I have great friends and three in particular came to visit a couple of weeks ago. The problem with friends is that while they support you, they can also ask you some hard questions. This group is one that has always asked those questions and when my definition of pain was requested, I was stumped.
I realized I hadn’t given it much thought except for the fact that I didn’t like the feeling or experience of pain. In the days and weeks following that conversation I have been pondering the question: what is pain?
Part of the problem for me is that pain is an experience. It’s something I feel and I know that for each person that experience will likely be quite different to mine. In my case I’m only dealing with a neck injury – I say only, but it seems huge to me. But I know there are people out in the world that may have the neck injury and diabetes and migraines and fibromyalgia or any combination of these or other chronic illnesses.
It was beyond my brain’s capacity to define pain.
However, there was an official definition of pain put forward by the International Association for the Study of Pain in 1979. It says, “Pain is an unpleasant sensory and emotional experience associated with actual or potential tissue damage, or described in terms of such damage.”
Dr. Fernando Cervero, MD, PhD, DSc, Director of the Alan Edwards Centre for Research on Pain, spoke about that definition in, “Chronic pain: Is it all in the brain?” He said that there are three components of pain: the sensory (the ouch), the emotional (the feelings) and the cognitive (the why). But it is the cognitive aspect, or our pain perception, that causes us to suffer. The key is to “separate that perception from the sensory element that produces the pain.”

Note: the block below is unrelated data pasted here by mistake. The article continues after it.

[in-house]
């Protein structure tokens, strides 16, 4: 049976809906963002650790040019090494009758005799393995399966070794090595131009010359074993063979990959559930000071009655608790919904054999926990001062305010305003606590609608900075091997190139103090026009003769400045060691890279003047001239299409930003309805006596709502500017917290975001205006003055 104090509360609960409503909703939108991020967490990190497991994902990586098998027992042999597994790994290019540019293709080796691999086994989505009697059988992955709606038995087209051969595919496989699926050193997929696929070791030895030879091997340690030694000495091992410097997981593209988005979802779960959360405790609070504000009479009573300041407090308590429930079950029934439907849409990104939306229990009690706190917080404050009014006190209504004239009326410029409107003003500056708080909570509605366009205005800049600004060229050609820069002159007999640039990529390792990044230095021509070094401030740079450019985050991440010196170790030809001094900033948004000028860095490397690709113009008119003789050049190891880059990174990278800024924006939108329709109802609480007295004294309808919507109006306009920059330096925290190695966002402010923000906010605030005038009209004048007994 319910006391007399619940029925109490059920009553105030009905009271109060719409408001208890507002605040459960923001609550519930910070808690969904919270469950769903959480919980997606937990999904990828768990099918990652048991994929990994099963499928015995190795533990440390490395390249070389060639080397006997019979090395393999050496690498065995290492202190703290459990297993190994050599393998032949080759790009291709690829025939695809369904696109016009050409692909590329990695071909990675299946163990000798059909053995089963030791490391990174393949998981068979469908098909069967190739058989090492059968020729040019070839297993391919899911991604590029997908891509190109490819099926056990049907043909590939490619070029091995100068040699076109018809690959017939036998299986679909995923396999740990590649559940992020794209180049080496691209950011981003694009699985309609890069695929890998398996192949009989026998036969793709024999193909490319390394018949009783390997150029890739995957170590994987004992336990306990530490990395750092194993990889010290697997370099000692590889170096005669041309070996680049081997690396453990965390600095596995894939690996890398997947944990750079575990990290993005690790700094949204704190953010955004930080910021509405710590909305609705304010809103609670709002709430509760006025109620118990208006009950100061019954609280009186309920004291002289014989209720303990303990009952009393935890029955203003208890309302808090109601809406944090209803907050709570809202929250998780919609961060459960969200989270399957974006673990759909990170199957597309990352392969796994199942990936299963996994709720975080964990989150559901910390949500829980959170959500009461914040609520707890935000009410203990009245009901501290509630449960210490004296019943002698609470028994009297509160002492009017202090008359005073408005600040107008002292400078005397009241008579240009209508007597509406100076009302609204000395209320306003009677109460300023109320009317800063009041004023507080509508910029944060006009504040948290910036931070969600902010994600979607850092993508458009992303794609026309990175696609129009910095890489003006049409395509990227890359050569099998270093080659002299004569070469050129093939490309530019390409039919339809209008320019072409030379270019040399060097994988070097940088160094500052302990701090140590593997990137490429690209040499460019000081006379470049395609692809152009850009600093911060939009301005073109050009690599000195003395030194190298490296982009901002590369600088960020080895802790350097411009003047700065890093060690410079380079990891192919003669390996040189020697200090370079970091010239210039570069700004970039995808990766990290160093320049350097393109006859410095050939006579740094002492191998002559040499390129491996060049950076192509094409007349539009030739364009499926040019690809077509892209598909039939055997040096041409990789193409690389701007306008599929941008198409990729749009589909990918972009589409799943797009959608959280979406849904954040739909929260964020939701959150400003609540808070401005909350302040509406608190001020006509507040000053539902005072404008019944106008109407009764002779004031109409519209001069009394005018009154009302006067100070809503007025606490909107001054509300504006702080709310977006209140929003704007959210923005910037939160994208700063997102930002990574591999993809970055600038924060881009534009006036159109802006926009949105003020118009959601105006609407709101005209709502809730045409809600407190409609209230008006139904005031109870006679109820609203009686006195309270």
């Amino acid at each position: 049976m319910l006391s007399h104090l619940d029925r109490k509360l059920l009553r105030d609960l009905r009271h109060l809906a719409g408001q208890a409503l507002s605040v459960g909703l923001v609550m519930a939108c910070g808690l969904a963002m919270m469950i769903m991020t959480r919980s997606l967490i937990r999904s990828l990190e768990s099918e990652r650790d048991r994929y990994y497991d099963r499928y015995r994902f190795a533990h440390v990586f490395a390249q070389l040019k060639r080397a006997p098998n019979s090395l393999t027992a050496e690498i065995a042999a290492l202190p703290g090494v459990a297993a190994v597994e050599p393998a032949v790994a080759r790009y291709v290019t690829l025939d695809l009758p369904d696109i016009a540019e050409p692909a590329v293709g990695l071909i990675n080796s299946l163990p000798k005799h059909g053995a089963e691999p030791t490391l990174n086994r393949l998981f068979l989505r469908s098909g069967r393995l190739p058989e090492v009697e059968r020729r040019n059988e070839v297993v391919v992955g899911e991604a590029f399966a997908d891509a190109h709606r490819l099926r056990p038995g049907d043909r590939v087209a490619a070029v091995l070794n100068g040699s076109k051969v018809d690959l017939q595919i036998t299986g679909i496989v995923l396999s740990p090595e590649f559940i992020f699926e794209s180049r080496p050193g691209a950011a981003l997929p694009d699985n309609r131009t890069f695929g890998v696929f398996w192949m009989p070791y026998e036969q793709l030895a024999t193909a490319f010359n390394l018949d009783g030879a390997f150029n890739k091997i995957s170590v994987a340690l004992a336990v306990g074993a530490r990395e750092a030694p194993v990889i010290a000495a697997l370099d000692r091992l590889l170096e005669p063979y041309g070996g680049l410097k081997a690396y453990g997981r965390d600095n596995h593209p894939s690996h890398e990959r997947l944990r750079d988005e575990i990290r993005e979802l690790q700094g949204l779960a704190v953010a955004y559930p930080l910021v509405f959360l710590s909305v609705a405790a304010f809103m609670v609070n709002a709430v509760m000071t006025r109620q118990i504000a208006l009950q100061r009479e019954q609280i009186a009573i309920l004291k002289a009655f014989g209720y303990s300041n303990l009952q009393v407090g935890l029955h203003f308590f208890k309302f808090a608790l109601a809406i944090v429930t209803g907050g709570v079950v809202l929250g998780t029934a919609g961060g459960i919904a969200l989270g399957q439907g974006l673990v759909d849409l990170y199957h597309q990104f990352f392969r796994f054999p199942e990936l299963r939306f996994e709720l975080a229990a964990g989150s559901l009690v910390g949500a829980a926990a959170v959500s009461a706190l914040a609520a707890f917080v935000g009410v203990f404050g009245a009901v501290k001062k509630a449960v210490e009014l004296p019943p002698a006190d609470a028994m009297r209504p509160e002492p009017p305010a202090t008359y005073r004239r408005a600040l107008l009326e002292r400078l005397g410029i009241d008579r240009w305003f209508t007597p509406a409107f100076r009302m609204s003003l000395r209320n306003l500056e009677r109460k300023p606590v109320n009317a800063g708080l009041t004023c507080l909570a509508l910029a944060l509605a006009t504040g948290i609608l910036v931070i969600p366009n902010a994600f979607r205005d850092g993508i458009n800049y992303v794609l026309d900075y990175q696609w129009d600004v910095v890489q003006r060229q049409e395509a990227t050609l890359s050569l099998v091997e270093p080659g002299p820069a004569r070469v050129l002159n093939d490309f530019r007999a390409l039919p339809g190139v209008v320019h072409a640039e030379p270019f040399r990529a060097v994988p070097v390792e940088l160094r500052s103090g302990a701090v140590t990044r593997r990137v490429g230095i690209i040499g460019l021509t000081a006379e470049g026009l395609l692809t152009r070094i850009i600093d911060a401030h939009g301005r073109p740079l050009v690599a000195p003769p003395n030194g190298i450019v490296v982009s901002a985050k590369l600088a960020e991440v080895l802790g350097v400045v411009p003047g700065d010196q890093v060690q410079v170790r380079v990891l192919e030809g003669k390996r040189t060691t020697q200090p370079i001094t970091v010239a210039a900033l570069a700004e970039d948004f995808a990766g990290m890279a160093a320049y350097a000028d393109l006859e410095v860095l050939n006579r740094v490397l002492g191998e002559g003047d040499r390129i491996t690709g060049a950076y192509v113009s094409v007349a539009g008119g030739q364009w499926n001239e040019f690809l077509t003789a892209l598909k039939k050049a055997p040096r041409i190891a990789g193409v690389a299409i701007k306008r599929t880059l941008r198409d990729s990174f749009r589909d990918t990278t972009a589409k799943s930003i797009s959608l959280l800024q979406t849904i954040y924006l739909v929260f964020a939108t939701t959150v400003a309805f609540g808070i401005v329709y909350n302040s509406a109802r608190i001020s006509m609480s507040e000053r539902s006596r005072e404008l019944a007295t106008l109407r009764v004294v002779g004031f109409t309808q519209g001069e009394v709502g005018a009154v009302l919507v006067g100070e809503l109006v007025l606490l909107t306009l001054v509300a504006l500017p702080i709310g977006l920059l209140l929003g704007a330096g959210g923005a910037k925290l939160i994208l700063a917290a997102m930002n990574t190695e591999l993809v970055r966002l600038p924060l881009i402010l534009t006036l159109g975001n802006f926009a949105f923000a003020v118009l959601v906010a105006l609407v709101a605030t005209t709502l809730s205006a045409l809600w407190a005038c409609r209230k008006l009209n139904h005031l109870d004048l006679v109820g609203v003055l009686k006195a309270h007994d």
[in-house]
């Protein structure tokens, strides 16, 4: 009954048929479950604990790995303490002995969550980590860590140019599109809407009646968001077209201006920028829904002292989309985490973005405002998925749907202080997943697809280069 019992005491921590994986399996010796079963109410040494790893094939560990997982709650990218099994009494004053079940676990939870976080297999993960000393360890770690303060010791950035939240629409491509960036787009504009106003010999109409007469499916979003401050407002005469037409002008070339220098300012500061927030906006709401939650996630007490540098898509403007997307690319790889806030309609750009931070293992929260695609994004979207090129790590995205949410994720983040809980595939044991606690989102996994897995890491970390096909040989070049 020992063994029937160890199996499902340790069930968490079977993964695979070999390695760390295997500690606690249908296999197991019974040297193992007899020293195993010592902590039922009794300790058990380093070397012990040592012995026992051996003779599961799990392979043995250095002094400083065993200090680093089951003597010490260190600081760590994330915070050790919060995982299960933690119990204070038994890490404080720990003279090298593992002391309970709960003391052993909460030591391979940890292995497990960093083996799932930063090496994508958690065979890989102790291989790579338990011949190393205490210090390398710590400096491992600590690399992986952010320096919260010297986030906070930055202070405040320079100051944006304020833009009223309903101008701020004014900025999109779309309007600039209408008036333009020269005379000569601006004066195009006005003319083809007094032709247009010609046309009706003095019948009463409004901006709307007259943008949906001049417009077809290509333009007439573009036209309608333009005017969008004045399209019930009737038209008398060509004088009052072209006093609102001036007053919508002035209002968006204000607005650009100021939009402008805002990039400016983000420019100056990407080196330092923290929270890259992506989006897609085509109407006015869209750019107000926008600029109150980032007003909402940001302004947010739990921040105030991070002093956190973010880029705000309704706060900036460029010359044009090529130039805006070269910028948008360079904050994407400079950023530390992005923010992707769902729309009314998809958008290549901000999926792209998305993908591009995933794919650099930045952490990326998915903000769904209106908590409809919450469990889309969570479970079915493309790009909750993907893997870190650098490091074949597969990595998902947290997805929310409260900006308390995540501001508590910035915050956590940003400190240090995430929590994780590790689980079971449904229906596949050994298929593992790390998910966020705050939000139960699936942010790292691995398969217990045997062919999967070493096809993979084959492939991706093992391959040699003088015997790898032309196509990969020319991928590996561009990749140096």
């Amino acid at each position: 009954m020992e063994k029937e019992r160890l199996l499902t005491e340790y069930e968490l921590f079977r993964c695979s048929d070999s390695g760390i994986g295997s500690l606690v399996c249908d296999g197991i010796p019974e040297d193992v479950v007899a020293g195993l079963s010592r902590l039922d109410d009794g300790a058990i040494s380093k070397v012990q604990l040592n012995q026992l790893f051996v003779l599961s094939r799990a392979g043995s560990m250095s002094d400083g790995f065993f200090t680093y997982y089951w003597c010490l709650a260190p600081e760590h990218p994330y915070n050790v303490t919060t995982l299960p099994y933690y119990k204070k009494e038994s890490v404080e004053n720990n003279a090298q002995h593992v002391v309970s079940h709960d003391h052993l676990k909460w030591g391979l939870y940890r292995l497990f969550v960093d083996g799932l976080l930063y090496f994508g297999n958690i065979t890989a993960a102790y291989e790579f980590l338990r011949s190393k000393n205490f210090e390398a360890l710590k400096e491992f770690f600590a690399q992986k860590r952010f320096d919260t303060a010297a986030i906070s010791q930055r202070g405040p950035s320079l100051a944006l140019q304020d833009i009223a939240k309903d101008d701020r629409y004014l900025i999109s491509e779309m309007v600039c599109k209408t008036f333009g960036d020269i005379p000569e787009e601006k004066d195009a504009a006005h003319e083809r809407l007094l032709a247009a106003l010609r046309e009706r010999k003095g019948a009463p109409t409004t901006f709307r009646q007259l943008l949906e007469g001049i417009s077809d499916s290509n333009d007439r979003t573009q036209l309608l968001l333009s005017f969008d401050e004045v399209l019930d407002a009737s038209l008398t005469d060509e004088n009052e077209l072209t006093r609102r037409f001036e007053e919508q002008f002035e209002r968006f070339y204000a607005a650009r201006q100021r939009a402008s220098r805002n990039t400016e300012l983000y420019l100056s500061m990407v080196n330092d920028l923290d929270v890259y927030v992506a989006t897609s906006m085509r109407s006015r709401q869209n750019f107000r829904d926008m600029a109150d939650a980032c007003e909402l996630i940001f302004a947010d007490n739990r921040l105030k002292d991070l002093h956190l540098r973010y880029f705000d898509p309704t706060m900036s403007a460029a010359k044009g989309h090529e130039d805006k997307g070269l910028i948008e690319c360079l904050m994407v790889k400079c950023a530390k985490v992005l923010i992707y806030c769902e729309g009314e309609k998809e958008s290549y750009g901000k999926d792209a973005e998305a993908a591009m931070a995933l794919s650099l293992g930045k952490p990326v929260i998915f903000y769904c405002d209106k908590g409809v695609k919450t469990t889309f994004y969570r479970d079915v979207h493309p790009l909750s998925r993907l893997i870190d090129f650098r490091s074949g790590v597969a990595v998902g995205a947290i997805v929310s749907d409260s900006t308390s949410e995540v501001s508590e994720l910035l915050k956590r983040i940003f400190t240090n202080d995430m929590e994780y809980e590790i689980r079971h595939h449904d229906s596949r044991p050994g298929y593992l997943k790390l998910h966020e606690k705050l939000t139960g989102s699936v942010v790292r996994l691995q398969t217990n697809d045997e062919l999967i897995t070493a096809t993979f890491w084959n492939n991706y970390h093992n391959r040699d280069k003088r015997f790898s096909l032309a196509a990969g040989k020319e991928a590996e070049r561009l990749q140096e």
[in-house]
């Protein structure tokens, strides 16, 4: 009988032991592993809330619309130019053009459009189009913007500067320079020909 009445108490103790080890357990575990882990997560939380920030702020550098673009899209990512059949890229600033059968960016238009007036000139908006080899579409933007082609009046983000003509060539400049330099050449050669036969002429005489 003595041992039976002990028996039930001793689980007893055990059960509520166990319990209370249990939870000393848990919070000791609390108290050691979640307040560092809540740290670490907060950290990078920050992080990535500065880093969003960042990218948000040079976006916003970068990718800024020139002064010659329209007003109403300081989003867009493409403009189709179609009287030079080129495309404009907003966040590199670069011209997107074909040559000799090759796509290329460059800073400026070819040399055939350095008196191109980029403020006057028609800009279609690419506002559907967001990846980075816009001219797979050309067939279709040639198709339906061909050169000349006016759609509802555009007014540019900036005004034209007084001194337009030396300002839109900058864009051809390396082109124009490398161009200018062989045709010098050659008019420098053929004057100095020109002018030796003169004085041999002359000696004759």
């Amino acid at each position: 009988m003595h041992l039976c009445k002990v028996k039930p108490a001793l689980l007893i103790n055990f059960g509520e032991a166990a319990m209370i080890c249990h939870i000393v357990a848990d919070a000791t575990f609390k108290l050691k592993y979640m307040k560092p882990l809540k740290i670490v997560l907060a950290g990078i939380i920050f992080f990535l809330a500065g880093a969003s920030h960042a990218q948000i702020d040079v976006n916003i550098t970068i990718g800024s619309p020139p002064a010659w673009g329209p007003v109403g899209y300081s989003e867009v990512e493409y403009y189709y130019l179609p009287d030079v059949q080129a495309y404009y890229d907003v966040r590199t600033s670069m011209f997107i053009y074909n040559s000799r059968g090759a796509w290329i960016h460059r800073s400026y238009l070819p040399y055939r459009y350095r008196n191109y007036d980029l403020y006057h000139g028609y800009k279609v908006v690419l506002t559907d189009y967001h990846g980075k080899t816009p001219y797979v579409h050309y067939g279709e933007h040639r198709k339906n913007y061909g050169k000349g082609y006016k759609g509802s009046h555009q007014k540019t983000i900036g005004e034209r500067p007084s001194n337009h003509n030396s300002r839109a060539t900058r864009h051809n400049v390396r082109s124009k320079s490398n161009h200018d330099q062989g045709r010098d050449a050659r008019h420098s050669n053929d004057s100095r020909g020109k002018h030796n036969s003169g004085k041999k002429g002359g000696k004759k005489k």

Therein lies the problem, how do we separate the sensory from the cognitive without having a frontal lobotomy that has been proven to do so? Yikes! Luckily there is a lot of research going on to understand how the brain mechanisms of pain move from acute pain to chronic pain. The good news is that initial research shows that if the transition can be caught early on it is reversible.
In the meantime, drugs are used to manage the components of pain but Dr. Cervero says that the non-pharmacological approaches, such as physiotherapy and psychotherapy, and the self-treatment approaches, such as meditation and exercise, “could be as effective – and even more effective – than drugs.” There is enough scientific evidence to show that these techniques can modify pain perception through influence on brain mechanisms.
While I, and maybe even you, cannot define pain we have hope. We hold the keys to changing the way pain affects us with simple self-healing techniques done consistently and with love. What is your favorite self-treatment? Leave a comment below or send me a message on FB.